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Management Information Systems

Management information systems - Image - Students using computers in a classroom

Management information systems (MIS) refer to the hardware and software specifically designed to support a project and to manage the disbursement of donor funds to community-based subprojects.
Management Information Systems facilitate decision-making at all levels and improve decentralized operations while retaining data security and integrity.  Much of the project-related data entry is done at the Branch Office level.  Typically, the Managing Director, Unit Heads, Branch Managers and Project Officers use the system for monitoring, reporting, management and decision-making purposes.

The functions of an MIS can be summarized as:

  • Reporting and Analysis – The MIS allows for easy periodic reporting (monthly, quarterly, annually) as well as occasional specific reporting.  The export of data to other programs (such as Excel and Access) allows users to further analyze data according to their specific requirements.
  • Targeting - A Global Information System (GIS) facilitates the assessment of social, demographic and other indicators related to poverty, and provides the project a means to prioritize applications to the poorest areas with the least access to service delivery.  The GIS hosts information from various censuses and social surveys.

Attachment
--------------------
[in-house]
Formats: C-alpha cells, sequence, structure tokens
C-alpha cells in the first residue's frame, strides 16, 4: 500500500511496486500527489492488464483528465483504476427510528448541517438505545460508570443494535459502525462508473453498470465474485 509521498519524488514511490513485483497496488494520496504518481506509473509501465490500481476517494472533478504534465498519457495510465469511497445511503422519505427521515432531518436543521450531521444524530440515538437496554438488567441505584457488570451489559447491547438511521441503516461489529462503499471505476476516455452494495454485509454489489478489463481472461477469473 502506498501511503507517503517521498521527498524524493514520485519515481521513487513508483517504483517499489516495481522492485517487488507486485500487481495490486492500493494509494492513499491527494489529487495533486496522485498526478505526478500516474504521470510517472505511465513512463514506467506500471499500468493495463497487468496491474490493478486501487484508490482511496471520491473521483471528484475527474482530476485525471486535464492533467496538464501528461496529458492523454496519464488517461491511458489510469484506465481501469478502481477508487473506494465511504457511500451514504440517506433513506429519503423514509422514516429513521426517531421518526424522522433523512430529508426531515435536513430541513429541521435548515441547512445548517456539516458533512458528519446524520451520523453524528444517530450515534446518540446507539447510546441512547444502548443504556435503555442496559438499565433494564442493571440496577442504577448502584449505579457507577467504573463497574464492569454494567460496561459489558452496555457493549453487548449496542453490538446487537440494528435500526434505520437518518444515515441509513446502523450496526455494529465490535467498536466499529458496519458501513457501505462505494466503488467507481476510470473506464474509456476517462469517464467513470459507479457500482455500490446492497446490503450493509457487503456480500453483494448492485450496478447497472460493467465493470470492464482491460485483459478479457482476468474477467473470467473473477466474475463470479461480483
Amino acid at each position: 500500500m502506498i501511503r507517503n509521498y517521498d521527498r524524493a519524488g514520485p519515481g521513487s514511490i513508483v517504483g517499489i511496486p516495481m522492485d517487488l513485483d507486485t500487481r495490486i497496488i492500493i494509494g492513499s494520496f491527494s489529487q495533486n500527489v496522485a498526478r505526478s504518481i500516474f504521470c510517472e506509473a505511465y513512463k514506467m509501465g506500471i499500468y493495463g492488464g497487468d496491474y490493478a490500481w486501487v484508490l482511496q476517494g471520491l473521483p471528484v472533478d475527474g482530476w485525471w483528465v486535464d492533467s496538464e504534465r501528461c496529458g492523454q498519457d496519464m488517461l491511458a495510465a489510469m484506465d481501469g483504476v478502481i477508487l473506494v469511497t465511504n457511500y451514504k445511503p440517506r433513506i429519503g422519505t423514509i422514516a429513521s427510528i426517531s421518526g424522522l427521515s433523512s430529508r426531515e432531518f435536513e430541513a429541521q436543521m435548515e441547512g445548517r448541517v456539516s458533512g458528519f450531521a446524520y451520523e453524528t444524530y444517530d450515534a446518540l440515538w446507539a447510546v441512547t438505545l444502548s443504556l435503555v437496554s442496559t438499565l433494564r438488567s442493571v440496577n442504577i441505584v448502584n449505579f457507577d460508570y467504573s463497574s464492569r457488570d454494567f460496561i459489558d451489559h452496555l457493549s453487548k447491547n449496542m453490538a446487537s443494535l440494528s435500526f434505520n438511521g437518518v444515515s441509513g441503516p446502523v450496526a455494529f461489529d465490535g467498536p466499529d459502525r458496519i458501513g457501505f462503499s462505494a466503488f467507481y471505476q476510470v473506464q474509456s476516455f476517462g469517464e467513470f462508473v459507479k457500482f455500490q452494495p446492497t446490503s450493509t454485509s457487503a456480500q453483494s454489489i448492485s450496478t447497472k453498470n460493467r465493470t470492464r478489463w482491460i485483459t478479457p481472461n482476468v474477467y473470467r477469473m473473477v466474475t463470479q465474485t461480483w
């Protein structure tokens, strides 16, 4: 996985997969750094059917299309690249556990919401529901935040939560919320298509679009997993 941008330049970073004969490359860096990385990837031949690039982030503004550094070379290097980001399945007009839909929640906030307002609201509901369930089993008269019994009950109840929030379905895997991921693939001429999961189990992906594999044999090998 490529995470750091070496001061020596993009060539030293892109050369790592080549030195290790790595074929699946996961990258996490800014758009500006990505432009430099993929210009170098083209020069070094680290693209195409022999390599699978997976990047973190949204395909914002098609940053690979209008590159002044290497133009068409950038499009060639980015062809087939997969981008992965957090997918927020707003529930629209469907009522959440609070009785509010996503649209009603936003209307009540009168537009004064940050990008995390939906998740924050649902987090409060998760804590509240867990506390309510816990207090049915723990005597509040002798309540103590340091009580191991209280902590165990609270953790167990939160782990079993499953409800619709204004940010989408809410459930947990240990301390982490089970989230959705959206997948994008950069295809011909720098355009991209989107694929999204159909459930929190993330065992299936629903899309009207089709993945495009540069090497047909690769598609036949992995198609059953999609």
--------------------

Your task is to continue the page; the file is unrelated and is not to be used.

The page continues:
• Monitoring, Management and Decision Making - The MIS assists management in tracking the subproject operations, identifying bottlenecks and measuring performance. It is also essential for evaluation and impact assessment.
  • Financial Management - The MIS allows comparison between allocations, commitments and disbursements and the budget, and can assist in forecasting financial requirements.
  • Procurement Management – The system monitors, and reports on, procurement and tenders processes.  The MIS also maintains a data base of contractors, suppliers and consultants.

MIS in social funds are different from those in other project types, because social fund projects are demand-driven and require design flexibility.  In addition, SF projects demand transparency, may employ a variety of procurement methods, and include multiple stakeholders.  An efficient and effective MIS must be designed to accommodate and adapt to these different factors.

 Related Reading

Management Information Systems in Social Safety Net Programs:A Look at Accountability and Control Mechanisms
World Bank, 2008
by Cesar Baldeon and Maria D. Arribas-Baños

DeMIStifying MIS: Guidelines for Management Information Systems in Social Funds (981kb pdf)
World Bank, July 1999
by Luc Lecuit, John Elder, Christian Hurtado, François Rantrua, Kamal Siblini and Maurizia Tovo
Also available in Español (954kb pdf)  Français (952kb pdf)

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